Two things dawned on me in quick succession after I completed on my first flat (‘completion’ being jargon for the date on which the property you’ve been agonising over for months finally becomes yours).
The first was that it’s entirely feasible to spend more time deliberating over a pair of shoes than it is the place you’ll call home for the next while. The second was that my new abode, which had seemed so retro and iconic as a first-time buyer, was actually in a state of repair that was both horribly dated and going to cost me a fortune to fix. For a couple of weeks I lived miserably between my crumbling new pad and my comfortingly familiar shared house, one foot on the property ladder, the other firmly planted in Rentsville. I only left because the new tenant was hovering politely, wanting to unpack in her (my!) room (I came to love said flat, of course, although it took me a while).
“This is a classic case of buyer’s remorse,” says psychologist and CBT specialist Anna Hamer. “It’s something that is particularly powerful when the purchase item requires high levels of commitment, in terms of either finances or time (or both). It’s often brought on when our behaviours or purchasing decisions are inconsistent with our beliefs about ourselves. For example, if I think of myself as someone who is frugal or who makes considered, well thought-out decisions and I then buy a house (an expensive item which often requires relatively quick decision making to beat the competition) there will be a discrepancy between my actions and my self beliefs. This is called ‘cognitive dissonance’ and it creates great discomfort, most commonly manifesting in anxiety and despondency.”
Mark Hayward, CEO of NAEA Propertymark, the professional body for UK estate agents, sees this all the time. “Buying a first home is a huge financial commitment and most first-time buyers have been renting, or are used to low-cost, low-risk living,” he says. “It’s normal for panic to set in when they purchase their first home as it’s likely the most expensive thing they’ve ever bought. But they should rest assured that if it felt right when they made the offer, chances are they’ve done the smart thing.”
I’m scared I’ve made the wrong decision
Although there’s no crystal ball, take comfort from the fact that although it may not seem like it when you’ve paid one paltry month on your five-year fixed rate mortgage, you do always have options. “Once the sale has gone through we feel we no longer have a choice, which leads to feeling trapped or a loss of control,” says Anna. “However, you can always rent out a property, live in it for a few years and then sell, or make a project of it and renovate for either yourself or to trade up. Reducing cognitive dissonance will help reduce buyer’s remorse—remind yourself that the purchase is actually saving you money, for example, because you’re no longer paying rent.”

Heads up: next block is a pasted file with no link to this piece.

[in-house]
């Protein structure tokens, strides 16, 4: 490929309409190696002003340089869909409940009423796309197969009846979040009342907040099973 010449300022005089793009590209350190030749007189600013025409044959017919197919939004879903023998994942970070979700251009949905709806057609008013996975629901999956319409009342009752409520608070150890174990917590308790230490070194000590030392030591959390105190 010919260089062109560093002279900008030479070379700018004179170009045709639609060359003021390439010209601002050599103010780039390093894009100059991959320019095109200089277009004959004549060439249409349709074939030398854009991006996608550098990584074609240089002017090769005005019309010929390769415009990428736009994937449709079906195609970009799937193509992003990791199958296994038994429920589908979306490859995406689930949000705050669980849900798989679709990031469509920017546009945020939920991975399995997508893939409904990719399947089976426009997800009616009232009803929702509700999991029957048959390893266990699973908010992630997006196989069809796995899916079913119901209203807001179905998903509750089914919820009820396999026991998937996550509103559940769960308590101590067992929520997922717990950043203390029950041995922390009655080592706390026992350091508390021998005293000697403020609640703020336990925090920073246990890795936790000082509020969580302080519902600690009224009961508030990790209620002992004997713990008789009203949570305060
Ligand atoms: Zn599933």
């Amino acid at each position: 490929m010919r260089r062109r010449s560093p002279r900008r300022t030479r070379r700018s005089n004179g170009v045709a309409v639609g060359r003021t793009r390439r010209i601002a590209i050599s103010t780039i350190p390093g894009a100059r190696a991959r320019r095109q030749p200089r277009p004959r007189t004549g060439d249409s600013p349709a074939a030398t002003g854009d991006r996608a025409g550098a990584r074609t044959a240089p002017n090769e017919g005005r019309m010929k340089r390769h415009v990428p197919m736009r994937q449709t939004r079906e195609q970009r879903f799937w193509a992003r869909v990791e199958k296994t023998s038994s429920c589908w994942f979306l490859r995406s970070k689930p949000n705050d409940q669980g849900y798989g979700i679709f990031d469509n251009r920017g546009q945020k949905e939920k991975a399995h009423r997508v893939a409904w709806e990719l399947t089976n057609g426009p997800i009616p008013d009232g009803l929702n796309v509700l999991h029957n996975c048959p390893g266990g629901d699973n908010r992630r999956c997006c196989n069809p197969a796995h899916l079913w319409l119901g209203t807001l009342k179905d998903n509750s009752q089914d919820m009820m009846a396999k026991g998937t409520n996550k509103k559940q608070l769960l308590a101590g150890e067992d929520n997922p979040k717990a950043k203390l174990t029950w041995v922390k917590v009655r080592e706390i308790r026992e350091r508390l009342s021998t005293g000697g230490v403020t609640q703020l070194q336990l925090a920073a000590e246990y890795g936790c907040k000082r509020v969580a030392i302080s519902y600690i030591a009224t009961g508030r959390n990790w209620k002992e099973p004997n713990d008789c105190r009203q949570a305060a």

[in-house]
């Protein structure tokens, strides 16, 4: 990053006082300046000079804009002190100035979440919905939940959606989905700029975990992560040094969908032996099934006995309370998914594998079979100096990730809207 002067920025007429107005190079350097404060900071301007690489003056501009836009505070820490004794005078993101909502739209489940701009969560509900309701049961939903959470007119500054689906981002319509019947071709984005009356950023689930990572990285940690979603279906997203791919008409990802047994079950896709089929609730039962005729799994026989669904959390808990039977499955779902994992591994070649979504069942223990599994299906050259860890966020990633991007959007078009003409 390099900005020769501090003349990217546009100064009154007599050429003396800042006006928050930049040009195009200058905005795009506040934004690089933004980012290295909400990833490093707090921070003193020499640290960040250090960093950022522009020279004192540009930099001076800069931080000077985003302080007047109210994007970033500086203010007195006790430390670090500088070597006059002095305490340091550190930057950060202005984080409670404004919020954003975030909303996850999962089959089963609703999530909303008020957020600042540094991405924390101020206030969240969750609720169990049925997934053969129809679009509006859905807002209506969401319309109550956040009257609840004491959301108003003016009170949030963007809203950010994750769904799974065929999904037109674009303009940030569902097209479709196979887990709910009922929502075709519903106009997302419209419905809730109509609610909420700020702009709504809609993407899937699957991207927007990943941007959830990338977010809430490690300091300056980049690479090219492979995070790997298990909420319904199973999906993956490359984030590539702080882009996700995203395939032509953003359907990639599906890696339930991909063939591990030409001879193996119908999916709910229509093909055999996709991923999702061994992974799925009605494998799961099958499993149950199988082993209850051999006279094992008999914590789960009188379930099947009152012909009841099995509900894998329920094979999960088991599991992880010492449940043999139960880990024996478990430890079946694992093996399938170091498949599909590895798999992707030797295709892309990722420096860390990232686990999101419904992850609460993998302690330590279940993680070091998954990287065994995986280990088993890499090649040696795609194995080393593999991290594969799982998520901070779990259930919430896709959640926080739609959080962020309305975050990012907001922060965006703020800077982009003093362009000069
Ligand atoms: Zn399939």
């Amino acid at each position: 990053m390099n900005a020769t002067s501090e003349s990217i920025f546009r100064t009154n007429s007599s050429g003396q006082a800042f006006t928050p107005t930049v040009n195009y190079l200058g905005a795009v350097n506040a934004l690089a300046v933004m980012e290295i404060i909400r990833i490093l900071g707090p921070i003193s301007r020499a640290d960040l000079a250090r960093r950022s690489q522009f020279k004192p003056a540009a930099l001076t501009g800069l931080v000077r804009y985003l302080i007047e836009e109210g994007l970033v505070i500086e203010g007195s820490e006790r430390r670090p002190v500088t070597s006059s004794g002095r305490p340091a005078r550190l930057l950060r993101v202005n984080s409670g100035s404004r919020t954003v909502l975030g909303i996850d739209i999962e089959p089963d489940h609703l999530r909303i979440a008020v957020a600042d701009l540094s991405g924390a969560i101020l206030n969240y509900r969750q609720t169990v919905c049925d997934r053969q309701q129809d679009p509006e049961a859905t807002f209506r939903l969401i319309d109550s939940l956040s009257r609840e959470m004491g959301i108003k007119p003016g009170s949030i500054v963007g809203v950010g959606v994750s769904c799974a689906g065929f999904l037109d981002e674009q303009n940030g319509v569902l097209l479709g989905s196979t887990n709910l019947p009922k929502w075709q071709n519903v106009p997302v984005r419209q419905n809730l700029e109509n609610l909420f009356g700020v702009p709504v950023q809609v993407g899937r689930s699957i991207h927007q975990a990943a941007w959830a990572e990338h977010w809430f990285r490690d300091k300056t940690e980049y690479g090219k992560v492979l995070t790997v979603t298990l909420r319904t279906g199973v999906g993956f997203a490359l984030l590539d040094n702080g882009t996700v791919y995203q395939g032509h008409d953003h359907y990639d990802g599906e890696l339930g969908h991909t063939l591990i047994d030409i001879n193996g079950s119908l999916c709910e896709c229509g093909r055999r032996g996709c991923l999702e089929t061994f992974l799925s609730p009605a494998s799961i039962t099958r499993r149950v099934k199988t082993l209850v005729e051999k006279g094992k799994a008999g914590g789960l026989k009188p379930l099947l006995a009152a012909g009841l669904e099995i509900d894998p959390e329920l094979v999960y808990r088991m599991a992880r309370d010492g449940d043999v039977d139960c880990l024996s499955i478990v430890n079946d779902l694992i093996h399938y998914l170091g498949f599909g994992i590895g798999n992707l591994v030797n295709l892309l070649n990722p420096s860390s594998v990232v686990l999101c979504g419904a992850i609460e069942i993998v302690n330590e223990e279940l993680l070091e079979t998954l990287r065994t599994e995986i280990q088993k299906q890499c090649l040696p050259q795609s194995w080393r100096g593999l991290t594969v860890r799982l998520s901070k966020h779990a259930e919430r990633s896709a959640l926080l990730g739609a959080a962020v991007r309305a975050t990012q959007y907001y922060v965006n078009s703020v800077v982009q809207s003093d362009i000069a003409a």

What if I’ve overstretched myself?
This won’t happen if you’re completely honest and open about all your outgoings, both with yourself and your financial advisor, says Holly Andrews, managing director of KIS Finance. “So often people don’t account for things like social events, food shopping or monthly subscriptions. They all add up to a substantial amount every month and they can easily be overlooked when you’re allocating funds towards a mortgage. Look at where you can save money. You may have three different TV subscription services, or a monthly gym membership that you don’t use. When it comes to buying a property, there will always be more costs involved than you think, so any savings you can make now will pay dividends in the future.”
I’m worried I won’t be able to afford maintenance costs or repairs
Lots of first-time buyers are scared about unknown or unplanned costs popping up which they haven’t budgeted for, says Mark Homer, co-founder of Progressive Property, a property education company. “The best way to get around this is to do your homework, ideally before you buy and certainly when you’re committed to the purchase,” he continues. “There’s a comprehensive list of such costs on the HomeOwners Alliance website and I would also interrogate your solicitor to get estimates of ground rent and any service charges due on the property. I would also take a trusted builder to the property to give you an idea of any initial and ongoing maintenance costs.
“People also have worries about the neighbours or what the area is like. The best thing to do here is to knock on neighbour’s doors and see for yourself! You’ll be surprised at how much many of them will offer up helpful information.
“Finally, I would meet the surveyor valuing the property for the lender in person, and ask them for their opinion on the condition of or issues with the property. Ask whether it’s ‘non-standard construction’, which can affect insurance costs. Then get insurance quotes from the likes of Moneysupermarket.com and Confused.com so you have everything you need at your fingertips.”